Mama, Papa – A short story

Mama, why is my hair so wild and hard to tame?
Baby, when you get older, you’ll learn to appreciate the beauty and history of your hair and its diversity.

But mama, you’re older, how come you make your hair straight for work?
Because, mama has to earn a paycheck baby, so that you will one day be able to proudly wear your hair as is.

Mama, I was made fun of at school today for having a big nose and big lips, it made me sad.
Baby, be proud of your lips. Having big lips is a good thing in the modeling industry you know.

Does that mean I can be a model when I grow up mama?
(Ahhh, sighs mama) not quite baby, a very slender physique is almost a prerequisite as a model.

Well, I can count that out. I think I have a beautiful physique.
Indeed you do baby. As you grow older, you’ll soon find out that sometimes it can work against you to have all your meat in places where mama like to label as “the right places”.

Ooooh mama!
Why so many questions baby, go bother your father.

I will, I will, just one more question please.
Okay baby, okay, last question, what is it?

Why is my skin color so dark?
Oooh my precious child, you’re far from dark. I’ll have you know that we’re considered colored people.

Colored people, mama? But we’re black. Besides, why am I considered colored when my skin color makes me feel anything but colorful inside mama?
No more questions baby, please spare your mama. Tears flow down her eyes as she stares at her husband walking through the door.

“Papa, papa, papa, you’re home” the joyful cheering of his daughter fades in the background as he stares with concern at his wife displaying bloody red eyes.

What’s the matter? He asks his wife.
She’s starting to ask questions, she answers. He immediately understood without any further details.

Papa, papa, I’m so glad you’re home. I always get worried you won’t make it home someday.
Why wouldn’t I make it home, baby? There’s nothing to worry about.

But papa, on the news, I see men that look like you get shot and killed by the police a lot for no reason.
(Feeling a little frustrated) he answers. There’s always a good reason for the police shooting and killing them baby.

Ooooh (she comes to a realization), they’re bad people. Are all men that look like you bad people?
(With a deep sense of sadness and defeat) he answers. No baby, they are not all bad people. Bad people exist in every race.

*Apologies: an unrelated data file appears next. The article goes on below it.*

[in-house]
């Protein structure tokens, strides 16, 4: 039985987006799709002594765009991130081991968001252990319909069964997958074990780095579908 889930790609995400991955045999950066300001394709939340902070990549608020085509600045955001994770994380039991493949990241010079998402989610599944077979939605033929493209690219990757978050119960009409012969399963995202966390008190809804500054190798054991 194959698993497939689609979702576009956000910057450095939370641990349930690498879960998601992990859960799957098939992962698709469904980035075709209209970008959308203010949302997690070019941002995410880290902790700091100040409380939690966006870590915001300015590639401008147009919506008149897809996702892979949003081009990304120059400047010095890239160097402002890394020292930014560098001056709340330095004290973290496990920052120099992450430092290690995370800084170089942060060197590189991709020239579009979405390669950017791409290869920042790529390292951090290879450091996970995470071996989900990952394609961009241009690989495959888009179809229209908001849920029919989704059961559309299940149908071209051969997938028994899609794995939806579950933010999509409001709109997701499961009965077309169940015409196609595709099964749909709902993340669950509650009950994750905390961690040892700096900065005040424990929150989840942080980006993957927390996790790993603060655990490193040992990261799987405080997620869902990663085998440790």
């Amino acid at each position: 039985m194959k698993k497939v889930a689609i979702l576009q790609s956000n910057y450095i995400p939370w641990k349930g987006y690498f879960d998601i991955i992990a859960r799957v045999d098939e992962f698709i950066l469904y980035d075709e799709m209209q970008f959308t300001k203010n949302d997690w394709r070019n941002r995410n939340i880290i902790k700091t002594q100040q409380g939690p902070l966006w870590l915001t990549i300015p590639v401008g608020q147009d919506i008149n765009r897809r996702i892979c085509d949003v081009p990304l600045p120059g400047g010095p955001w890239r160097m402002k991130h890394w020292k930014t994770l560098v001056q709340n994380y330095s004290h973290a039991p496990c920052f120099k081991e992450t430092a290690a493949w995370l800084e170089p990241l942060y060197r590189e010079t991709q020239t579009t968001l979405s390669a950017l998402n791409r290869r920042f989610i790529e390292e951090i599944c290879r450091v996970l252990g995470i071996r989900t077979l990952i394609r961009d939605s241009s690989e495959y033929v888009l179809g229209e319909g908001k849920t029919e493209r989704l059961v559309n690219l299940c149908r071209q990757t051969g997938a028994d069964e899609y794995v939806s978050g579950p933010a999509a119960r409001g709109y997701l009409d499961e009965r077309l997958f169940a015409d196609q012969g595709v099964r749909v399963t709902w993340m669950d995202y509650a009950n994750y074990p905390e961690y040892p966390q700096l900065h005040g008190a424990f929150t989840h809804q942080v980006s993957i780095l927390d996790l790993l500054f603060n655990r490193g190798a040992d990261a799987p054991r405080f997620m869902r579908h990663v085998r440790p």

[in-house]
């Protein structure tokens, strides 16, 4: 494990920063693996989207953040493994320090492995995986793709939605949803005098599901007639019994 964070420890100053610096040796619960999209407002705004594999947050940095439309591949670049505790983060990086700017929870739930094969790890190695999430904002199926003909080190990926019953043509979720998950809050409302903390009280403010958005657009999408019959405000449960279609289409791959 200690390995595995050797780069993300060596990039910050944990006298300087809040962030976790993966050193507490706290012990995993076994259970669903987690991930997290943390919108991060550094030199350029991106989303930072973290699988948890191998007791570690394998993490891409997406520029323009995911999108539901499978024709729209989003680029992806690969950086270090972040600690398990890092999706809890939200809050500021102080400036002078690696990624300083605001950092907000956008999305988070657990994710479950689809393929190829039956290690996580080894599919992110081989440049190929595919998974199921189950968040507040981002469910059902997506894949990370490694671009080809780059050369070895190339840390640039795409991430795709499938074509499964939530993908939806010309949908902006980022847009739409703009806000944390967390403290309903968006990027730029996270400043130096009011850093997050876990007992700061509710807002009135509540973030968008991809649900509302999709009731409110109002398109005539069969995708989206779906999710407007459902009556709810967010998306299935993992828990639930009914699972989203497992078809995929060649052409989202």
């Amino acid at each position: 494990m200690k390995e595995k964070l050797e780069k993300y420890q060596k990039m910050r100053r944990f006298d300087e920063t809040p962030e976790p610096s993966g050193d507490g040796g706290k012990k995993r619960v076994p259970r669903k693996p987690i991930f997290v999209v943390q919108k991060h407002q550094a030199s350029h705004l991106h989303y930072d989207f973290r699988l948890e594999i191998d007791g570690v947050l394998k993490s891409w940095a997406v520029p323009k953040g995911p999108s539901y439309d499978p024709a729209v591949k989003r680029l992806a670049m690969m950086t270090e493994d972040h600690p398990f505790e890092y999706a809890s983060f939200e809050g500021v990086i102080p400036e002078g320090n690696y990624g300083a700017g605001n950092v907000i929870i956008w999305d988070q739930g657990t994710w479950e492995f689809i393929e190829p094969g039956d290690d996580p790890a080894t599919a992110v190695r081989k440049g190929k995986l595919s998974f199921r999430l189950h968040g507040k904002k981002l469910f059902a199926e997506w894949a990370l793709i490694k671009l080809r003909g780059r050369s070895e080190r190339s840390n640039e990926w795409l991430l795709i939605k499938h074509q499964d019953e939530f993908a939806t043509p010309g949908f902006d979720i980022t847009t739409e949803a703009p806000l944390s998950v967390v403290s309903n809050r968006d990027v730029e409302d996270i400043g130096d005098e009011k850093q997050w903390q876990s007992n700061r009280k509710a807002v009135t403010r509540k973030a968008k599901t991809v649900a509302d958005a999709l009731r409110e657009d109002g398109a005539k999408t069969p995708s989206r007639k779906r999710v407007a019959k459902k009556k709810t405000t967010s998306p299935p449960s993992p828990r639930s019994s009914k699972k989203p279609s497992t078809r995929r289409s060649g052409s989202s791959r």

Are you a bad person papa? You look like them.
Baby, if you’re asking me if I’m a criminal, drug dealer, hoodlum, a thug just because of my skin color then no. Papa is not a bad person, just a black person.

Oh silly me papa, I know you’re not bad, you don’t dress like them. But my brother does. He wears a hoodie a lot. I think he’s up to no good papa.
Baby, a hoodie does not equal a bad person. Your brother wears a hoodie to school, to the gym and when he goes jogging. That is all. I promise you he’s not up to no good.

With a look of sadness on their faces, mama and papa looks at one another then turn to their beautiful 7 year old daughter who seems to have more questions running through her head.

Mama, how come most people on TV don’t look like us?
Don’t be silly my child, we have a black first family in office. They look just like us.

That’s different mama, I don’t see many people like us in commercials. Does America know that we exist?
Of course America knows we exist, answers papa.

No papa, I mean, does America know that good black people like us exist?
We have a lot of doctors, lawyers, teachers, policemen, athletes, and musicians that are good people and look like us.

But, every time I turn on the news, I see people like us doing bad things.
Then baby, it’s time you turn off the TV and pick up a few history books. A few popular names to start with are books about Booker T. Washington, Harriet Tubman, Rosa Parks, Jackie Robinson, Madame C J Walker and George Washington Carver.

I heard about two of them at school, they all went through a lot of struggles. I don’t want to go through their struggles mama (Sigh). Will America ever change so I don’t have to?
Oh baby, believe it or not, America has changed. We’ve come a long way but we still have a long way to go. A couple of years ago, a man by the name of Martin Luther King Jr. made a famous speech titled, “I have a dream”.

(She giggles) That’s silly mama. Did he really have a dream?
He really had a dream baby.

Did his dream ever come true, mama?
His dream is our dream, and every waking day of our lives, we dream the same dream he once dreamt and kept on dreaming until his death. We must collectively work hard to achieve that dream. It’s not easy but it’s possible.

Last question mama, I really promise this time.
Throw it at me baby.

Why do we have black history month just for black people, doesn’t all people in America matter?
Well baby, the reason for that is the same as to why you had all those questions to begin with. Out of the 365 days of the year, we had to dedicate a small portion to our existence in America.

As you dig deeper into your history, promise mama you will never allow your heart to grow cold and spur hate into the world. Never let your history hold you back from your future victory!

And baby, as you go on in life, know this: “no one can make you feel inferior without your consent” – Eleanor Roosevelt.

1 Comments on “Mama, Papa – A short story”

  1. Pingback: A poem for me and about me | Woodlynn Sance

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